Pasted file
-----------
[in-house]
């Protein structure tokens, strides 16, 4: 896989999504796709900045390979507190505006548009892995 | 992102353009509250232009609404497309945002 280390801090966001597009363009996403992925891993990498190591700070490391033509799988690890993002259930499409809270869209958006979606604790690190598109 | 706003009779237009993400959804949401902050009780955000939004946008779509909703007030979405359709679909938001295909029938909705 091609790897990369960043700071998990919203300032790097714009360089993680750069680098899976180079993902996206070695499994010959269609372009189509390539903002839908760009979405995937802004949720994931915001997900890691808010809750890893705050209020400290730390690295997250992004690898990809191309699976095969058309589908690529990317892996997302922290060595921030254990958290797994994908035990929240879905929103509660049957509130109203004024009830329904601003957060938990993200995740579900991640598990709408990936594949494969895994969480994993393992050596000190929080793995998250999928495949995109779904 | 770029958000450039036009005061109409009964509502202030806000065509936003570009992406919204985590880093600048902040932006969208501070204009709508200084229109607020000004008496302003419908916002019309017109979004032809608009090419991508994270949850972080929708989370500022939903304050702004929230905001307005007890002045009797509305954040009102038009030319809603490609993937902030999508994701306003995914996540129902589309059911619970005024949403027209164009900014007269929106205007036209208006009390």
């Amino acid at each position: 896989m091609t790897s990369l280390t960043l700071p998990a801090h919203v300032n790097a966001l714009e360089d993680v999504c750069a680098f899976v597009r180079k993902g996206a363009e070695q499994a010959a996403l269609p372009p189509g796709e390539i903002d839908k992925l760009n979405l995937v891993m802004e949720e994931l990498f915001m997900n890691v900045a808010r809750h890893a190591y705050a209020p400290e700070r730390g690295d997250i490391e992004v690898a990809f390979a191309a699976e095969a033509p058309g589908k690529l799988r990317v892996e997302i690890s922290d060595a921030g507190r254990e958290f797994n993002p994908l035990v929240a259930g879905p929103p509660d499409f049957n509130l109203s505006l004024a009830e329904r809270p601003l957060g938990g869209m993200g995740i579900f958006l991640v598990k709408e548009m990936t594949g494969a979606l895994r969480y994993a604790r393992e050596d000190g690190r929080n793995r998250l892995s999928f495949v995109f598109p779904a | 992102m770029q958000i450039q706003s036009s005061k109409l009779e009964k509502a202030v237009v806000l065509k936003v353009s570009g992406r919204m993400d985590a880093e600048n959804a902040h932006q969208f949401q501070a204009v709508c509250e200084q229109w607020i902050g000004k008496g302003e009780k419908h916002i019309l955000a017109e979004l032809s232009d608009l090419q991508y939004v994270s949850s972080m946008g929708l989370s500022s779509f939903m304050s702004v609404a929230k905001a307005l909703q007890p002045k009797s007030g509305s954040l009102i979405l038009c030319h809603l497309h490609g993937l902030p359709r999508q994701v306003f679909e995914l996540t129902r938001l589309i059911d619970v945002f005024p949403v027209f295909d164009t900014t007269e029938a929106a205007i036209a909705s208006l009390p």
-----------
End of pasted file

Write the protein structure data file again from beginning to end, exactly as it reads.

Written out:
[in-house]
């Protein structure tokens, strides 16, 4: 896989999504796709900045390979507190505006548009892995 | 992102353009509250232009609404497309945002 280390801090966001597009363009996403992925891993990498190591700070490391033509799988690890993002259930499409809270869209958006979606604790690190598109 | 706003009779237009993400959804949401902050009780955000939004946008779509909703007030979405359709679909938001295909029938909705 091609790897990369960043700071998990919203300032790097714009360089993680750069680098899976180079993902996206070695499994010959269609372009189509390539903002839908760009979405995937802004949720994931915001997900890691808010809750890893705050209020400290730390690295997250992004690898990809191309699976095969058309589908690529990317892996997302922290060595921030254990958290797994994908035990929240879905929103509660049957509130109203004024009830329904601003957060938990993200995740579900991640598990709408990936594949494969895994969480994993393992050596000190929080793995998250999928495949995109779904 | 770029958000450039036009005061109409009964509502202030806000065509936003570009992406919204985590880093600048902040932006969208501070204009709508200084229109607020000004008496302003419908916002019309017109979004032809608009090419991508994270949850972080929708989370500022939903304050702004929230905001307005007890002045009797509305954040009102038009030319809603490609993937902030999508994701306003995914996540129902589309059911619970005024949403027209164009900014007269929106205007036209208006009390």
């Amino acid at each position: 896989m091609t790897s990369l280390t960043l700071p998990a801090h919203v300032n790097a966001l714009e360089d993680v999504c750069a680098f899976v597009r180079k993902g996206a363009e070695q499994a010959a996403l269609p372009p189509g796709e390539i903002d839908k992925l760009n979405l995937v891993m802004e949720e994931l990498f915001m997900n890691v900045a808010r809750h890893a190591y705050a209020p400290e700070r730390g690295d997250i490391e992004v690898a990809f390979a191309a699976e095969a033509p058309g589908k690529l799988r990317v892996e997302i690890s922290d060595a921030g507190r254990e958290f797994n993002p994908l035990v929240a259930g879905p929103p509660d499409f049957n509130l109203s505006l004024a009830e329904r809270p601003l957060g938990g869209m993200g995740i579900f958006l991640v598990k709408e548009m990936t594949g494969a979606l895994r969480y994993a604790r393992e050596d000190g690190r929080n793995r998250l892995s999928f495949v995109f598109p779904a | 992102m770029q958000i450039q706003s036009s005061k109409l009779e009964k509502a202030v237009v806000l065509k936003v353009s570009g992406r919204m993400d985590a880093e600048n959804a902040h932006q969208f949401q501070a204009v709508c509250e200084q229109w607020i902050g000004k008496g302003e009780k419908h916002i019309l955000a017109e979004l032809s232009d608009l090419q991508y939004v994270s949850s972080m946008g929708l989370s500022s779509f939903m304050s702004v609404a929230k905001a307005l909703q007890p002045k009797s007030g509305s954040l009102i979405l038009c030319h809603l497309h490609g993937l902030p359709r999508q994701v306003f679909e995914l996540t129902r938001l589309i059911d619970v945002f005024p949403v027209f295909d164009t900014t007269e029938a929106a205007i036209a909705s208006l009390p």